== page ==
Onboard outbreaks leave swine flu medication in short supply

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Ship owners and managers are struggling to source the anti-viral drug Tamiflu for the escalating number of swine flu outbreaks onboard ships, according to UK ship supplier Hutton’s.

As swine flu proliferates across the globe, ship owners and managers are grappling to stock up on Tamiflu to protect their ships and crew from the potentially dangerous virus, yet where the drug is sourced, it is being sold at extortionately high prices due to soaring demand levels.

John MacDonald, General Manager of Hutton’s Medical, said: “There is a UK-wide problem with obtaining stocks of Tamiflu at present because of the quantity being stockpiled by the Government, and stocks in Europe are dwindling too. There are stocks of Tamiflu which date back to the bird flu outbreak two years ago but they are being sold at high prices and have sell-by dates which expire next year.”

As the ship supplier is inundated by more than double the usual number of requests for Tamiflu, owners are also being baulked by the great expense of the drug, in light of the greater pressure being placed on the availability of the medication.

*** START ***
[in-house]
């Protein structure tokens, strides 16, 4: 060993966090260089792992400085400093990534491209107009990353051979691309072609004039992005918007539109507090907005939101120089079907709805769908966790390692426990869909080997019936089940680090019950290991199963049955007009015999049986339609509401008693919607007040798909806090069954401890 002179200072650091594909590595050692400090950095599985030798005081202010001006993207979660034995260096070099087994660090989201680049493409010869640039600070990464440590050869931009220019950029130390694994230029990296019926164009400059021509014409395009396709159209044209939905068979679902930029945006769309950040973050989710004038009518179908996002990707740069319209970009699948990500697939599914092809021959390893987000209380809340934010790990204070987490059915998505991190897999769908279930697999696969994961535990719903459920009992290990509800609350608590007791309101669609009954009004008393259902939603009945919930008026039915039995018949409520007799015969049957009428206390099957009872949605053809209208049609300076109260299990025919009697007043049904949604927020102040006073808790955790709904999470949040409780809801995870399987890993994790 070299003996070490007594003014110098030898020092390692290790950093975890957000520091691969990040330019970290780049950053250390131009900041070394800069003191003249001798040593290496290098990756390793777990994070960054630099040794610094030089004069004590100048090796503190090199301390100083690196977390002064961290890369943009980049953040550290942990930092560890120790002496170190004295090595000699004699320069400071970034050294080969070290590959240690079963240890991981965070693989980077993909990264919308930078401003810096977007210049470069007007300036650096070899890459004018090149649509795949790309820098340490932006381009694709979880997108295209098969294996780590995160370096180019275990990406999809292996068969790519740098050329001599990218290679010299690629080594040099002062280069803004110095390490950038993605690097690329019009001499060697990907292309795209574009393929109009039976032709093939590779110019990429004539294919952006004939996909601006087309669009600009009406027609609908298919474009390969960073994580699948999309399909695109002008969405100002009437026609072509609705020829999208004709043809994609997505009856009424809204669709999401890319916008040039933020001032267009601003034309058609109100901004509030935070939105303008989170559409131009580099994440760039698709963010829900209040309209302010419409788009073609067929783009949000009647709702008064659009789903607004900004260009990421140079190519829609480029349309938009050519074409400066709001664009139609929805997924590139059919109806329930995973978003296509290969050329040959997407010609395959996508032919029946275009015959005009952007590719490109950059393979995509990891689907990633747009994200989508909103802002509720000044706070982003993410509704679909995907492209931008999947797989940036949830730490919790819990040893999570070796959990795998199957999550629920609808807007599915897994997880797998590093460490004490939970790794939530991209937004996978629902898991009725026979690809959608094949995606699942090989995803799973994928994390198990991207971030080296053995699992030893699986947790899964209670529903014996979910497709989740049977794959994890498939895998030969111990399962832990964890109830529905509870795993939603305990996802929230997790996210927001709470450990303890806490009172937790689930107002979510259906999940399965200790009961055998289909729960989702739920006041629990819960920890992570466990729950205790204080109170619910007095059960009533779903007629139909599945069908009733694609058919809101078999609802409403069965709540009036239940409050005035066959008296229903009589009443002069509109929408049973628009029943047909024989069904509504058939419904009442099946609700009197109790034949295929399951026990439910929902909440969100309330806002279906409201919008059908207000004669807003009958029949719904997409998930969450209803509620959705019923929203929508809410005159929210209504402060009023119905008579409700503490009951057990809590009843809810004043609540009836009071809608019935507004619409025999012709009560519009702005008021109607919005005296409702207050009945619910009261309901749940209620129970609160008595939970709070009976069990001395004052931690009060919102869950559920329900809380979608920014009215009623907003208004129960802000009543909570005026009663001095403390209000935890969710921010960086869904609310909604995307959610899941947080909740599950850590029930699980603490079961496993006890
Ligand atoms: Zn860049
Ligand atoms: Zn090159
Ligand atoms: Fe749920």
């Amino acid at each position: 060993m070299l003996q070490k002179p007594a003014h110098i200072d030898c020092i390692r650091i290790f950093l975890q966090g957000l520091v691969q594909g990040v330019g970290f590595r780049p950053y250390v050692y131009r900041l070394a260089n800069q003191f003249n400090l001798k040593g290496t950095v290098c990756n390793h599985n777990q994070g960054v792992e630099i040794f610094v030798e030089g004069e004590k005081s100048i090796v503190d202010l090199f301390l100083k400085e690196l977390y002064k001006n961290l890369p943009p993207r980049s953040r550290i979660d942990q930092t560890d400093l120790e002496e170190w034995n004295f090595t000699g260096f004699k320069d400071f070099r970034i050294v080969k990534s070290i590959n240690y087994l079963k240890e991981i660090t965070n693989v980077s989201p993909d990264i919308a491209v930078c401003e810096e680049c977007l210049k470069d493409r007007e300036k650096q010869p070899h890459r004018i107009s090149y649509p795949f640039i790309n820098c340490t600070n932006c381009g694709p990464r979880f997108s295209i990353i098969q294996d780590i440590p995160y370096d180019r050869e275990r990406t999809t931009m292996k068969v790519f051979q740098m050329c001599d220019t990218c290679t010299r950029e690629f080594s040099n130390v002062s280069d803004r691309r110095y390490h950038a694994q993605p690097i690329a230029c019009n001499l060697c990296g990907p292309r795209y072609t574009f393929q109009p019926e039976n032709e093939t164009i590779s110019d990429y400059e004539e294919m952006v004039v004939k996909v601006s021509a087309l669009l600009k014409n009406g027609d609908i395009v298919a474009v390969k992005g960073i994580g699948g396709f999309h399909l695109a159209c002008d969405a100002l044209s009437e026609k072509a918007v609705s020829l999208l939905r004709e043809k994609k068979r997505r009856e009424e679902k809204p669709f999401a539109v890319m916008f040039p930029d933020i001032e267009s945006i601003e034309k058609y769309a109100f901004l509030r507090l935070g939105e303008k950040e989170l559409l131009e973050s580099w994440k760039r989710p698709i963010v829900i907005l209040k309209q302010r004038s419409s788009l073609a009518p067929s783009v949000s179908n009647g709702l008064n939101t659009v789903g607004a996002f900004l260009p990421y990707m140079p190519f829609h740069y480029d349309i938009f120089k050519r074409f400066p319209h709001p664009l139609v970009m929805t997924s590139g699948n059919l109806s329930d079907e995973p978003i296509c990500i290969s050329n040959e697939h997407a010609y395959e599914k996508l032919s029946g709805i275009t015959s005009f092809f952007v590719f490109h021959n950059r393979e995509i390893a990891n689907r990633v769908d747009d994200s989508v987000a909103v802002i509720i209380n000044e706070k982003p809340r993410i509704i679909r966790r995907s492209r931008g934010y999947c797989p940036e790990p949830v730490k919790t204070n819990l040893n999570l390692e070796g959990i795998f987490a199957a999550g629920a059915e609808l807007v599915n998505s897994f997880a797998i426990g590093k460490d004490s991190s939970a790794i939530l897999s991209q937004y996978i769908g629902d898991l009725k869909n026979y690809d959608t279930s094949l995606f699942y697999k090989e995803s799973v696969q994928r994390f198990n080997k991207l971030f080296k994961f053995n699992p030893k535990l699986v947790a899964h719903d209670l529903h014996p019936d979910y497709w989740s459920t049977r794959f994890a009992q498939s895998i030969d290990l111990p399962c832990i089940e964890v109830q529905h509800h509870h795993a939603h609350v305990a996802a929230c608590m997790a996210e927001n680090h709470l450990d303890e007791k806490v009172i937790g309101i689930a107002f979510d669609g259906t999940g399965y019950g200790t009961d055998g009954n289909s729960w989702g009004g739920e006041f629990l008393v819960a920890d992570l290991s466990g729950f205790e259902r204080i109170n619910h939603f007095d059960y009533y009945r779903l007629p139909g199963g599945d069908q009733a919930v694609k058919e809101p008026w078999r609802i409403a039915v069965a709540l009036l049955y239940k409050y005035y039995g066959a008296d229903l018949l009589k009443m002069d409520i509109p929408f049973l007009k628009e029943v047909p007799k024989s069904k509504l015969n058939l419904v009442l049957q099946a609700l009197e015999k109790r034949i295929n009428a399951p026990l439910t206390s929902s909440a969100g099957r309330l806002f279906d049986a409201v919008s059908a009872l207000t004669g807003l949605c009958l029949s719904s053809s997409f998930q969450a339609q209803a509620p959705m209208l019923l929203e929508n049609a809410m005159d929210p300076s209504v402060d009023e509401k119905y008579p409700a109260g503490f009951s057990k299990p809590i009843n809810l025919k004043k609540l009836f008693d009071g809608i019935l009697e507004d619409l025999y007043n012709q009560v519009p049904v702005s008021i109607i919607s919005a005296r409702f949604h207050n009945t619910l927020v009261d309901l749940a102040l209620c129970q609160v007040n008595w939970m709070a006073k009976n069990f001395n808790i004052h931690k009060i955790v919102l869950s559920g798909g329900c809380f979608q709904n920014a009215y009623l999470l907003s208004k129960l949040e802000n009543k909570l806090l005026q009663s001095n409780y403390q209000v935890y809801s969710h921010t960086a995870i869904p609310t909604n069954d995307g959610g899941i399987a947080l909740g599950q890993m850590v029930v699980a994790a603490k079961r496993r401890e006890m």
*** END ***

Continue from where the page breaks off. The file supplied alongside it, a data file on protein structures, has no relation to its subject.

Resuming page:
Mr MacDonald added: “When you have several thousand tonnes of vessel carrying who knows what you don’t want to risk that coming to grief in the middle of the ocean because the crew is incapacitated. Although it is not mandatory, larger companies have already done their own risk analysis and decided they need a plan to deal with a flu pandemic.

“Now smaller companies are starting to follow suit and encountering this supply problem. Some of the highly priced specialised medical products manufactured by large pharmaceutical companies are difficult for shipping companies to get hold of,” he warned.

There is now concern sparking across the industry that owners and managers will forgo purchase of the medication in order to avoid the high cost of the meciation, leaving crew members vulnerable to the rapidly-spreading virus.